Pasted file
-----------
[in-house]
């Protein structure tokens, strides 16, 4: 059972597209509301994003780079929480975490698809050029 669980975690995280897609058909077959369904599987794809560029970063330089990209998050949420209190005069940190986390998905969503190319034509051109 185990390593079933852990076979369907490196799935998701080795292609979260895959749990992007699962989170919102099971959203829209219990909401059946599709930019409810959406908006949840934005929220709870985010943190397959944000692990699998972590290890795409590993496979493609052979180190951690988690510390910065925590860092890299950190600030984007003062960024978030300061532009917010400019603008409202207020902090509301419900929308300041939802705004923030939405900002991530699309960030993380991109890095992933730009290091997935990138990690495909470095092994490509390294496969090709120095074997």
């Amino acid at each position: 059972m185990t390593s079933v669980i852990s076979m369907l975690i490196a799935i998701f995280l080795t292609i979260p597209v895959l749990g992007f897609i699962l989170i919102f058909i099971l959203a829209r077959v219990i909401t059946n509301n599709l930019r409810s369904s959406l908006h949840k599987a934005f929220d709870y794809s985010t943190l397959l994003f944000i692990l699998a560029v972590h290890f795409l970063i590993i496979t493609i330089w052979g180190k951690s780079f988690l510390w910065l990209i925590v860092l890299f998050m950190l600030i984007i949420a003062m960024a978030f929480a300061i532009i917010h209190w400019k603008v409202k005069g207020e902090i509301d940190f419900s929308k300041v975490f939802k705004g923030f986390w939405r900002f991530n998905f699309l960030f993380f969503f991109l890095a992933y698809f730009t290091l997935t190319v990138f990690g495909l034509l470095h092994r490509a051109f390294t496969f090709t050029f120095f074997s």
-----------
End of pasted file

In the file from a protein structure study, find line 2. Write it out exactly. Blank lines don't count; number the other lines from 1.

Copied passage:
């Protein structure tokens, strides 16, 4: 059972597209509301994003780079929480975490698809050029 669980975690995280897609058909077959369904599987794809560029970063330089990209998050949420209190005069940190986390998905969503190319034509051109 185990390593079933852990076979369907490196799935998701080795292609979260895959749990992007699962989170919102099971959203829209219990909401059946599709930019409810959406908006949840934005929220709870985010943190397959944000692990699998972590290890795409590993496979493609052979180190951690988690510390910065925590860092890299950190600030984007003062960024978030300061532009917010400019603008409202207020902090509301419900929308300041939802705004923030939405900002991530699309960030993380991109890095992933730009290091997935990138990690495909470095092994490509390294496969090709120095074997």